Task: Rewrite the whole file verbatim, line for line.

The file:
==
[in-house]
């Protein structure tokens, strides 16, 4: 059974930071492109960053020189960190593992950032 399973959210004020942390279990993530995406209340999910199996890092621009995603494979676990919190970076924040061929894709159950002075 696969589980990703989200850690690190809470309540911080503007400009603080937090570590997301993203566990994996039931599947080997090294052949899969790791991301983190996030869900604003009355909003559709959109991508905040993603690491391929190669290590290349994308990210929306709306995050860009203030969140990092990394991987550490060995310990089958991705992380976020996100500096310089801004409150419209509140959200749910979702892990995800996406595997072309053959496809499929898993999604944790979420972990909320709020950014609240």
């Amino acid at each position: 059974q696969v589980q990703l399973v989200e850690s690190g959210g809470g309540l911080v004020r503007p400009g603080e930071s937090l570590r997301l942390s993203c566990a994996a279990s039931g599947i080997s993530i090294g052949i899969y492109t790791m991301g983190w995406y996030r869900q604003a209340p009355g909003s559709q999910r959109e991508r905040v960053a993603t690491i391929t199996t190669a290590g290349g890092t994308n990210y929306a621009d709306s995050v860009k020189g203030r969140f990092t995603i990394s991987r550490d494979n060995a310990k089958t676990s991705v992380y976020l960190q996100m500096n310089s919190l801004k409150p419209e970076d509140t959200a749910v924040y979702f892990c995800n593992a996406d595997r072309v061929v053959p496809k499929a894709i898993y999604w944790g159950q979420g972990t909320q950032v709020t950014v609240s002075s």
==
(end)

[in-house]
């Protein structure tokens, strides 16, 4: 059974930071492109960053020189960190593992950032 399973959210004020942390279990993530995406209340999910199996890092621009995603494979676990919190970076924040061929894709159950002075 696969589980990703989200850690690190809470309540911080503007400009603080937090570590997301993203566990994996039931599947080997090294052949899969790791991301983190996030869900604003009355909003559709959109991508905040993603690491391929190669290590290349994308990210929306709306995050860009203030969140990092990394991987550490060995310990089958991705992380976020996100500096310089801004409150419209509140959200749910979702892990995800996406595997072309053959496809499929898993999604944790979420972990909320709020950014609240």
């Amino acid at each position: 059974q696969v589980q990703l399973v989200e850690s690190g959210g809470g309540l911080v004020r503007p400009g603080e930071s937090l570590r997301l942390s993203c566990a994996a279990s039931g599947i080997s993530i090294g052949i899969y492109t790791m991301g983190w995406y996030r869900q604003a209340p009355g909003s559709q999910r959109e991508r905040v960053a993603t690491i391929t199996t190669a290590g290349g890092t994308n990210y929306a621009d709306s995050v860009k020189g203030r969140f990092t995603i990394s991987r550490d494979n060995a310990k089958t676990s991705v992380y976020l960190q996100m500096n310089s919190l801004k409150p419209e970076d509140t959200a749910v924040y979702f892990c995800n593992a996406d595997r072309v061929v053959p496809k499929a894709i898993y999604w944790g159950q979420g972990t909320q950032v709020t950014v609240s002075s």